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Unidentified photographer 
Conroy & O'Connor, San Francisco 
1860s (ca) 
Carte de visite 
Private collection of Ron Coddington 
(Ron Coddington, 23 December 2020) Two Cousins Came for the Gold Rush. They Stayed for the Hardware Business.
Cousins James Constantine Conroy and John F. O'Connor left their homes and families in New York City and took their chances in the California Gold Rush. They survived the trip around Cape Horn and arrived in May 1849. According to a report, "rather than heading for the mines, they pooled their resources, bought a shipment of mining hardware, and set up shop in a large tent in the nascent city. Eventually, the company was called Conroy, O'Connor & Company."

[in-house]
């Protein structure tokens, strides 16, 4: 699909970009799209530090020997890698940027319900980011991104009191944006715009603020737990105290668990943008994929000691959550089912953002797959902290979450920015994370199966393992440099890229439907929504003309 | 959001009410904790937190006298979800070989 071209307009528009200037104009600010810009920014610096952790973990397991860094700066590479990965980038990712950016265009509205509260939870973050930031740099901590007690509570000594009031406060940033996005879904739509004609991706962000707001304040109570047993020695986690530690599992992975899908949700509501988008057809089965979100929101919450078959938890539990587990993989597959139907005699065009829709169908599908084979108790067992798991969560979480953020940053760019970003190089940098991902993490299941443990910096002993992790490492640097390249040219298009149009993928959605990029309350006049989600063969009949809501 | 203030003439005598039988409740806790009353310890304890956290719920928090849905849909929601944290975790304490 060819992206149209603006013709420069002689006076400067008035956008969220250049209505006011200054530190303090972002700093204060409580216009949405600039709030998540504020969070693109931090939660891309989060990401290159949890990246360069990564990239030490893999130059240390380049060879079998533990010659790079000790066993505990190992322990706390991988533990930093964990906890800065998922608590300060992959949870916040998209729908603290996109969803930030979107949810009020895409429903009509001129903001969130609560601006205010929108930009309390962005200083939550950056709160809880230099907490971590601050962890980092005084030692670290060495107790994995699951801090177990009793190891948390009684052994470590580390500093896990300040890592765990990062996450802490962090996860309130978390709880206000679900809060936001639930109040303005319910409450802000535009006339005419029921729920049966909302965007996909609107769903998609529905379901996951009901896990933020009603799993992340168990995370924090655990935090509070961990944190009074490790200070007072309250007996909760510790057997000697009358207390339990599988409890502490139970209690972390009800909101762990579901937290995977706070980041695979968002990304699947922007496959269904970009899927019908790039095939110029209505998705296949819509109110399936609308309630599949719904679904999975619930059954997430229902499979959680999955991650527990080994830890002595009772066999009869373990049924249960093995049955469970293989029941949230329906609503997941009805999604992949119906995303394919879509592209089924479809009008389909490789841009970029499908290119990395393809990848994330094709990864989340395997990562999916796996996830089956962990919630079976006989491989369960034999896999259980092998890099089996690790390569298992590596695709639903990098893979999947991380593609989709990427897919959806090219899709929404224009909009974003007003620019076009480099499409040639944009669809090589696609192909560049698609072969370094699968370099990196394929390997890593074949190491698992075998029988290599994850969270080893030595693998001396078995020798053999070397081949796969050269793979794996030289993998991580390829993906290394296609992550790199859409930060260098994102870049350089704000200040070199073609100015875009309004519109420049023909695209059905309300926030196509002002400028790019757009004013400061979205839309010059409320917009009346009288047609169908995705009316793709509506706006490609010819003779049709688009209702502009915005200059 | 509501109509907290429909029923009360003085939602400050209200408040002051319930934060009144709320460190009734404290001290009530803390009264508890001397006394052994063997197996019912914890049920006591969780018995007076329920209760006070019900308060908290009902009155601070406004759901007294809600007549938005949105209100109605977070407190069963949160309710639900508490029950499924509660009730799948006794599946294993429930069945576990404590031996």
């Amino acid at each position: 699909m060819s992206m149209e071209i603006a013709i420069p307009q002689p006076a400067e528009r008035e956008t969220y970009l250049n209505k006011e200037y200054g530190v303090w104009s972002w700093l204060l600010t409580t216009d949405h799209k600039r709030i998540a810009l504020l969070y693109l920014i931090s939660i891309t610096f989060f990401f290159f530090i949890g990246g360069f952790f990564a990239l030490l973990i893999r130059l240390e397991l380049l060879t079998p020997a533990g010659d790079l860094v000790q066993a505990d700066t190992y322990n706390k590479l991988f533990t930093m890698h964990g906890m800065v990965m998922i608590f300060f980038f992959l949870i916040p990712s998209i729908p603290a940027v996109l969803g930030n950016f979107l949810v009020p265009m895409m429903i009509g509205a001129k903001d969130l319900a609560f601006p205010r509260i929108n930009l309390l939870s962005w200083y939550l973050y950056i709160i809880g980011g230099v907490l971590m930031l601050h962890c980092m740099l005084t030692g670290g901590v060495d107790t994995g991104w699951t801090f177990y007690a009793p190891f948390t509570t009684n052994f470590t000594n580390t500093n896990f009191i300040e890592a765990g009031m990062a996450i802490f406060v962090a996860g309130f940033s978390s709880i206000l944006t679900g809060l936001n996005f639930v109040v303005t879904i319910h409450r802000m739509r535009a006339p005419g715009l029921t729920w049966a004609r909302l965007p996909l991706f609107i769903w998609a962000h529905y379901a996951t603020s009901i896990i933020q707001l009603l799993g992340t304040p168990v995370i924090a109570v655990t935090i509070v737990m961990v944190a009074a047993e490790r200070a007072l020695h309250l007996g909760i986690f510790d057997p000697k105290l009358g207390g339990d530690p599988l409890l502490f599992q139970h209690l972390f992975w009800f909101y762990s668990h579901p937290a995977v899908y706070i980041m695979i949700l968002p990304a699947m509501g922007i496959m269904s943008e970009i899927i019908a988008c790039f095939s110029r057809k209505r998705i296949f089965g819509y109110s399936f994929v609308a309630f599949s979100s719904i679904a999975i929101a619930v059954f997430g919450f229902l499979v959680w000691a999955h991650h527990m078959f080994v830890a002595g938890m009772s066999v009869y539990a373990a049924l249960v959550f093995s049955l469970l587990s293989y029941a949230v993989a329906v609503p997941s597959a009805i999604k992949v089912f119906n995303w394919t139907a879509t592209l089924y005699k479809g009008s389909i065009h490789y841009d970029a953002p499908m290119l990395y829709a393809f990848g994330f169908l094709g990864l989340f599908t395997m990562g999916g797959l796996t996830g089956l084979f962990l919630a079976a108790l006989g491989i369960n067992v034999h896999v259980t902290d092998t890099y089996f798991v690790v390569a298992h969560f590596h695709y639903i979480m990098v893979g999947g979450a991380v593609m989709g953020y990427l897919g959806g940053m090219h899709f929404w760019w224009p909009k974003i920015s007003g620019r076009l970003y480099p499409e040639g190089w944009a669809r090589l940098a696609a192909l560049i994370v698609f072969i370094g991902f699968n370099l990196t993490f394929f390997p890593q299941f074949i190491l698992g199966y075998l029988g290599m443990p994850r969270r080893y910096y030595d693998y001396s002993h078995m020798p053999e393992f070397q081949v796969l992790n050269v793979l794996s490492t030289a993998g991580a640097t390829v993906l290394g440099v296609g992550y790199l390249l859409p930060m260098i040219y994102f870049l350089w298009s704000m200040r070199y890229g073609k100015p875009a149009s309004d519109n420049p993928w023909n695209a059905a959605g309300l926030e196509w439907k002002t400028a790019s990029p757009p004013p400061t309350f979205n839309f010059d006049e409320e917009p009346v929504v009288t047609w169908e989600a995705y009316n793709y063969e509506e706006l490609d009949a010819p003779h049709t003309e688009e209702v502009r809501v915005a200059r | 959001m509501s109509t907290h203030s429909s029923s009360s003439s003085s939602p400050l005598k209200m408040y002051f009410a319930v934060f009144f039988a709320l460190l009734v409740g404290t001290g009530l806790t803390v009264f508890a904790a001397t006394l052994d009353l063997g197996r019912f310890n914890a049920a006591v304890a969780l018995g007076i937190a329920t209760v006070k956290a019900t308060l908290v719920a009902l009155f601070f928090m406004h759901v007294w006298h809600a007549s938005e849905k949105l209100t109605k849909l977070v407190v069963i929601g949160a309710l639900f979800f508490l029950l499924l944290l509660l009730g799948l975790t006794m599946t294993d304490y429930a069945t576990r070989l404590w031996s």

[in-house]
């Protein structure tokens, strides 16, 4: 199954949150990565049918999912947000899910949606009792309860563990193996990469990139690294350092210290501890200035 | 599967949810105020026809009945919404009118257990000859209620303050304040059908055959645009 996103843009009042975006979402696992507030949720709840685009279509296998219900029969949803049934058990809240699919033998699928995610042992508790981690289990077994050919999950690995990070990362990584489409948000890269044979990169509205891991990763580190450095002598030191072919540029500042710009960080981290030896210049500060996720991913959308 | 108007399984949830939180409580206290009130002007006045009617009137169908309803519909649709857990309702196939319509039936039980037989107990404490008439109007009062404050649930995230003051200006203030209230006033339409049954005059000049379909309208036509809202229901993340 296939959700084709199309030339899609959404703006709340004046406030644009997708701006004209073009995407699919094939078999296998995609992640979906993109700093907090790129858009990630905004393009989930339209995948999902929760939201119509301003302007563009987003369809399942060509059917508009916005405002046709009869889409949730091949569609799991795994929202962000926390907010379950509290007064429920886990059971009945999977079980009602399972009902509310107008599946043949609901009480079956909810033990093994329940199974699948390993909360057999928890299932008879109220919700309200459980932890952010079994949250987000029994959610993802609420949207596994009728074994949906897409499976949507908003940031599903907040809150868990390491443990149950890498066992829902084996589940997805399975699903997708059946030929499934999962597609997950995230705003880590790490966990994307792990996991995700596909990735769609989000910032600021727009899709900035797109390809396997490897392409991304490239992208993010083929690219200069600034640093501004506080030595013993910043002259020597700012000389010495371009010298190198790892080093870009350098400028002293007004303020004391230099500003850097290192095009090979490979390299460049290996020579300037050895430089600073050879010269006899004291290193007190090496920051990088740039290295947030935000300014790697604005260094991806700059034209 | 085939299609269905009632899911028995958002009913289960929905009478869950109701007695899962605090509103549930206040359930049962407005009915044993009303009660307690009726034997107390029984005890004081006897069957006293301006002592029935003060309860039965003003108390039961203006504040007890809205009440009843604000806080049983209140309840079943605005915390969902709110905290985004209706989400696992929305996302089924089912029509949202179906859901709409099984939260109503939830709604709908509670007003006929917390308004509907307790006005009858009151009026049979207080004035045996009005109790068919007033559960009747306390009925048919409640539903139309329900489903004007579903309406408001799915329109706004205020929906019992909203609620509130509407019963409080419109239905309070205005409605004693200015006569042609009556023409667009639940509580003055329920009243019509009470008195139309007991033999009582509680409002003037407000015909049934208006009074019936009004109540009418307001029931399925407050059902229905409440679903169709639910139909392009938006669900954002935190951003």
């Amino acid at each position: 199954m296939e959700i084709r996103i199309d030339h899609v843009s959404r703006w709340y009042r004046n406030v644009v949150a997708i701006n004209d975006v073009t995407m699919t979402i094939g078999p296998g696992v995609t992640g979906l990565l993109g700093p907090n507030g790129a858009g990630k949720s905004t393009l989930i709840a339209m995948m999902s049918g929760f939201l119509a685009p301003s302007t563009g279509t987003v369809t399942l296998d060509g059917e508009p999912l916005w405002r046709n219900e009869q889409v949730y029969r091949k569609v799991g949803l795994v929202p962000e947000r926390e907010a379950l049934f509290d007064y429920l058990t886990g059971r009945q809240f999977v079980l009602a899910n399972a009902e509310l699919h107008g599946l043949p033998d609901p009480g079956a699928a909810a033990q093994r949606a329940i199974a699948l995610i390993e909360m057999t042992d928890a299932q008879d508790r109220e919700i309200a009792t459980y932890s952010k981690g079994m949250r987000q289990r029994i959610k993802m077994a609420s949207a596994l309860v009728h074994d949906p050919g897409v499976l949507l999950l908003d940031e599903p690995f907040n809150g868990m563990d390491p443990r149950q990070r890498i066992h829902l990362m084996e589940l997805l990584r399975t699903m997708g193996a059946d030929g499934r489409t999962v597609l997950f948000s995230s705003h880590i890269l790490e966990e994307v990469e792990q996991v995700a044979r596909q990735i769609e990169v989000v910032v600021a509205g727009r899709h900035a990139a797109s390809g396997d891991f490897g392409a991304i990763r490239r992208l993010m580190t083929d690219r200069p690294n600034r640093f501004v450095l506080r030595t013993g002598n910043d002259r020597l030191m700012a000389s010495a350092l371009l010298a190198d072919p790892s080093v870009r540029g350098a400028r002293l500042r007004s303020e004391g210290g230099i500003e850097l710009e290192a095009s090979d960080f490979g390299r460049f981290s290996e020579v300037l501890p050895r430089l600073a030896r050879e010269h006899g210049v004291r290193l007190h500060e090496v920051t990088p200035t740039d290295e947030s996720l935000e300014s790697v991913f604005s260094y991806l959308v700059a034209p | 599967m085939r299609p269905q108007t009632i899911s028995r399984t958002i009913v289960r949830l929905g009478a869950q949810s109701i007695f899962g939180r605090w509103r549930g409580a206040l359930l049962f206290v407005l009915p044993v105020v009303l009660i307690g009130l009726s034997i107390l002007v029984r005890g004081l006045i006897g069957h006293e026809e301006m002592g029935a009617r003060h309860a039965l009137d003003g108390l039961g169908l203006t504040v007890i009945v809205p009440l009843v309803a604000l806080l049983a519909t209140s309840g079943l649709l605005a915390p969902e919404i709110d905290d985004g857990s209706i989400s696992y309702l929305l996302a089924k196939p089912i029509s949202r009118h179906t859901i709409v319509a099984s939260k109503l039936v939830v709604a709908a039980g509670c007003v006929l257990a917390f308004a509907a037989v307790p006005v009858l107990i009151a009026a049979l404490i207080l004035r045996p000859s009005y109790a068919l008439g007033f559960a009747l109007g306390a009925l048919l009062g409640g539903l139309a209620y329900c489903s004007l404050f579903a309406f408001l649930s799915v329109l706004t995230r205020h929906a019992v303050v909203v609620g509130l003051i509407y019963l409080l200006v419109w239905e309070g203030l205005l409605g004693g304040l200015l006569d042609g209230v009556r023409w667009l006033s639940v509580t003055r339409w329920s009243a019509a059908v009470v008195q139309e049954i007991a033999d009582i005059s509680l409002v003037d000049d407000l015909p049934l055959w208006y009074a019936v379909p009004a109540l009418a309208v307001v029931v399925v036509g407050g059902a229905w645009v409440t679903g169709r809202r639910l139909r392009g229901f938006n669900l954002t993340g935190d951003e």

This circa 1860s advertisement pictures goods for sale in their store and a list of merchandise on the back, including tools for all the leading professions of the time: machinists, pattern makers, carriage makers, carpenters, blacksmiths and plumbers, plus a variety of pipes, fittings and other hardware.
The cousins retired in the mid-1860s and returned to New York. Both men were dead by 1872. O'Connor's sons ran the business until they sold out in 1875. The store continued and eventually became the Dunham, Carrigan & Hayden Company. It closed its doors for good in 1967. 

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